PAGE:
Enterprise value should include the value of all equity related claims. Market capitalisation of common stock is easy, but many companies issue other equity instruments, the fair value of which also needs to be identified and included in EV. This includes other share classes such as certain preference shares, derivatives classified as equity and employee stock options. Also, as discussed earlier do not forget non-controlling interests, including put options held by minority shareholders.
For many companies, equity claims other than common shares are either zero or not material. However, this is not always the case. It is important that you check and make efforts to include the fair value of all equity claims in EV calculations.
2. Not including all finance-related liabilities
In reviewing which liabilities to include next to interest bearing debt, the challenge involves items such as defined benefit pensions and environmental liabilities as these could conceivably be either be classified as operating or financing. Our view is that all interest-bearing liabilities should be included in enterprise value.
This means that we would, for example, include the following:
Prior to 2019, operating leases commitments were off balance sheet, even though we would regard them as, in effect, debt financing. This meant that the present value of the operating lease payments should ideally be separately estimated and included as a financing liability to derive an enterprise value. Fortunately, the introduction of more comprehensive lease capitalisation under IFRS 16 means that such adjustments are no longer necessary.
3. Using book value instead of market value
Enterprise value is the value of a business as represented by sum of the values of all claims on a business. Therefore, all financing claims must be valued at market (or fair) value instead of using book values from the financial statements. This applies to both debt and equity type claims.
For shareholders’ equity obtaining market value is straightforward as this is simply the market capitalisation. For other types of equity instruments, such employee stock options and other instruments that are unquoted, it can be more challenging. For non-controlling interests book value can be very different from fair market values; one of the most common mistakes is to use the balance sheet amount for NCI.
For financial liabilities there should not be too much of a problem as the fair value of financial liabilities, including related derivatives, is always disclosed, even if the balance sheet amount is not at fair value. The challenge is that it is not always easy to establish which derivatives are related to the company’s financing.
For non-financial liabilities that are included in EV, such as environmental provisions or pensions, the balance sheet figure is already at a current value, even if not exactly at fair value. Use this balance sheet amount, but remember that for pensions there may be the need to also adjust for taxation. As we have argued previously, we bnelieve the accounting liability is a more appropriate number than the so-called pension funding valuation.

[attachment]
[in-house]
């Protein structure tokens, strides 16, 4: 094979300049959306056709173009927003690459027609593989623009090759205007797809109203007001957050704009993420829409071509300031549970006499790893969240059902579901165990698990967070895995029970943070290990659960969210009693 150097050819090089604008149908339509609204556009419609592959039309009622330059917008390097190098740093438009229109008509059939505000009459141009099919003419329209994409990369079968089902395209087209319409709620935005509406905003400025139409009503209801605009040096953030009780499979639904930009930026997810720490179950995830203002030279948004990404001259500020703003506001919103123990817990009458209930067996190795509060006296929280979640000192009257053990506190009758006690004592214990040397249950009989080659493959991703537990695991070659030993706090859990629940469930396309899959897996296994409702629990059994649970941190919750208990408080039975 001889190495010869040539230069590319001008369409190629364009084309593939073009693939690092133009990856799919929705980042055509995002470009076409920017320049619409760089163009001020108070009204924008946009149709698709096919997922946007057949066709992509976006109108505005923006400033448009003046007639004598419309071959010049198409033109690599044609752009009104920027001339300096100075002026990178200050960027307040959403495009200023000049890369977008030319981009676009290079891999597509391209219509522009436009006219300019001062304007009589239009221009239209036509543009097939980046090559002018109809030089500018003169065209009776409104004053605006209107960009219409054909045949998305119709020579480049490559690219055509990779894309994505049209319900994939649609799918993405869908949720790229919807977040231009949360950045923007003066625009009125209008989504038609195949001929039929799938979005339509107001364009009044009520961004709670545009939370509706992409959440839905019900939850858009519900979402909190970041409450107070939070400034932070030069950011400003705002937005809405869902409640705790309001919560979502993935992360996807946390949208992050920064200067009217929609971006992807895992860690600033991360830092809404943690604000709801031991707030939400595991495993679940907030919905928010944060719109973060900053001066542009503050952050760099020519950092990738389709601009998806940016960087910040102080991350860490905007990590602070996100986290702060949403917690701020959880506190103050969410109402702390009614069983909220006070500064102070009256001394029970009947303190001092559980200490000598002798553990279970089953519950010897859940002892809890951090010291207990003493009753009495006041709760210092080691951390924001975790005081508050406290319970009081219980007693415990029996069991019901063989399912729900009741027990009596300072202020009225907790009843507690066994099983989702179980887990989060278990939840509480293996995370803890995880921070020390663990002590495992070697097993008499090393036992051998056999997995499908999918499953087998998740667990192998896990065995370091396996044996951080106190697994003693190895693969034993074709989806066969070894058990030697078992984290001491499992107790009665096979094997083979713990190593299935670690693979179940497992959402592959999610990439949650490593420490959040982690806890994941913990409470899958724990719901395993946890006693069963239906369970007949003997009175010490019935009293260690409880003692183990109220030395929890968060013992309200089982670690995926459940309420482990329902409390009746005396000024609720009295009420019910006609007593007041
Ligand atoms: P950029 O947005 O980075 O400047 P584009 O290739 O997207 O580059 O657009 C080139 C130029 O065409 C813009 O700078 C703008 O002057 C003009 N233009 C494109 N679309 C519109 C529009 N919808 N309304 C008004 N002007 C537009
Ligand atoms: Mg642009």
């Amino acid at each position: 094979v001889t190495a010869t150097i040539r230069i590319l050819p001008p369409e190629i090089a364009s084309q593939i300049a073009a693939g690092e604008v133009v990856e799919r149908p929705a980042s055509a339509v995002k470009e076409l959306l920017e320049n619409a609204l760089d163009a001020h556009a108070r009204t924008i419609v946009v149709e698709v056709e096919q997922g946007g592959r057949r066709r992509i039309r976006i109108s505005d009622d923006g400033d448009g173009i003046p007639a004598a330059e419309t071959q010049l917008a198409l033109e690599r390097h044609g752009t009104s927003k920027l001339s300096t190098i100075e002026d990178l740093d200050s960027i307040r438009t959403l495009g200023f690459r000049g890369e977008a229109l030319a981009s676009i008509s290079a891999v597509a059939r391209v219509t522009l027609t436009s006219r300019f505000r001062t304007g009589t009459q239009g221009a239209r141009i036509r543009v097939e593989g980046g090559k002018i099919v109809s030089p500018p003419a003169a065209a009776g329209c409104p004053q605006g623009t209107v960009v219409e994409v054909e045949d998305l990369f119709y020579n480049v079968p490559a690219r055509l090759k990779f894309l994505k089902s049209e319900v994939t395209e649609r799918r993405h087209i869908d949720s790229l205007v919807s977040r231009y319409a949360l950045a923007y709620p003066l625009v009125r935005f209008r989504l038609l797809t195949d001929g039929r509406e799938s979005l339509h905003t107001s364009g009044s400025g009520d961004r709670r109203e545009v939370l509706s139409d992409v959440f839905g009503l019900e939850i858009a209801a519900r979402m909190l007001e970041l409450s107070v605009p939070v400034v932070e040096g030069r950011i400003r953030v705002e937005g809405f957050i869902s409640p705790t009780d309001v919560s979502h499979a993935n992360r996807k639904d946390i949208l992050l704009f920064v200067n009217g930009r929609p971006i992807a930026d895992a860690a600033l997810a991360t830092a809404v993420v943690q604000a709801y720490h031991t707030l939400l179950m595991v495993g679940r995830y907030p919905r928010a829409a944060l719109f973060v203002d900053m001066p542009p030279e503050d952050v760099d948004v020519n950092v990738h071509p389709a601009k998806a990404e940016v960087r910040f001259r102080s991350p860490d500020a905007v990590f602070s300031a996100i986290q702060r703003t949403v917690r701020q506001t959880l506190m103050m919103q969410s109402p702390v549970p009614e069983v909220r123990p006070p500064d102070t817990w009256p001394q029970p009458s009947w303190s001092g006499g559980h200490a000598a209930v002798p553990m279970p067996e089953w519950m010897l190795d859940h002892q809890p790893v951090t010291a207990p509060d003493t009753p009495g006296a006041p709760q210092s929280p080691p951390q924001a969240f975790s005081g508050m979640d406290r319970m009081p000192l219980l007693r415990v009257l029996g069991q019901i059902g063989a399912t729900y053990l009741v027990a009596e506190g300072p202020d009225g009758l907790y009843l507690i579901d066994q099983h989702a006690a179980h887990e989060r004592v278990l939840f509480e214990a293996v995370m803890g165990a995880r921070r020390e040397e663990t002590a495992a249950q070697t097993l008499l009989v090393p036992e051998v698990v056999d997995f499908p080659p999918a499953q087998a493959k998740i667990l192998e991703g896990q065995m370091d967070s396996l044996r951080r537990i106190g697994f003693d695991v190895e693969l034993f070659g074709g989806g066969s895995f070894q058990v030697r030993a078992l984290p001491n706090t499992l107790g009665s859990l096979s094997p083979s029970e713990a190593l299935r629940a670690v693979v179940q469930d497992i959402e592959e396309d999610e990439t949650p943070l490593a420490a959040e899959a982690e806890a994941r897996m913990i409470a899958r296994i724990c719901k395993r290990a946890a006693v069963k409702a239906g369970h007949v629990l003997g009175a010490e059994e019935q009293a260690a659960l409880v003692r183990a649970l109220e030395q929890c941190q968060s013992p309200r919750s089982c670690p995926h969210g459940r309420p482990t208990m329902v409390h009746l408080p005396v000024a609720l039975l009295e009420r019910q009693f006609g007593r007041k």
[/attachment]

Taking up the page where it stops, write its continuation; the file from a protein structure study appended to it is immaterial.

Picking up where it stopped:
4. Inconsistencies between metrics
In applying enterprise value, it is important that there is consistency between the results metric (profit, cash flow, etc) and the financing components. If a financing claim is included in enterprise value, then the cost of that financing claim should be excluded from the results used in either absolute or relative valuation. The same logic applies to defined benefit pensions. If an estimate of enterprise value includes the value of a pension deficit, then EBIT should be before deducting the net interest cost of pensions. Although this presentation of net interest cost of pensions sounds straightforward, you might want to check the notes to the financial statements. Some companies include the interest components of pensions in operating income.
Read the footnotes
Remember calculating enterprise value requires the use of footnote information as well as the primary financial statements. For example:
A call for more fair value disclosures
IFRS financial statements provide much of the information needed to calculate enterprise value, including extensive disclosures of fair values where the balance sheet amounts are measured on an amortised cost basis. However, this is not always the case.
We would like to see more comprehensive fair value disclosures provided for investors, particularly for equity instruments.
Insights for investors
- In many cases a simplistic calculation of enterprise value as market capitalisation plus net debt taken from the balance sheet works fine; however, this is not always the case.
- If material, make sure you include other claims in enterprise value such as non-controlling interests and equity derivatives.
- Think about what is best excluded from the operating enterprise value that is used for valuation multiples.
- Make sure that it is the market values of claims and investments that are reflected if these differ materially from book values.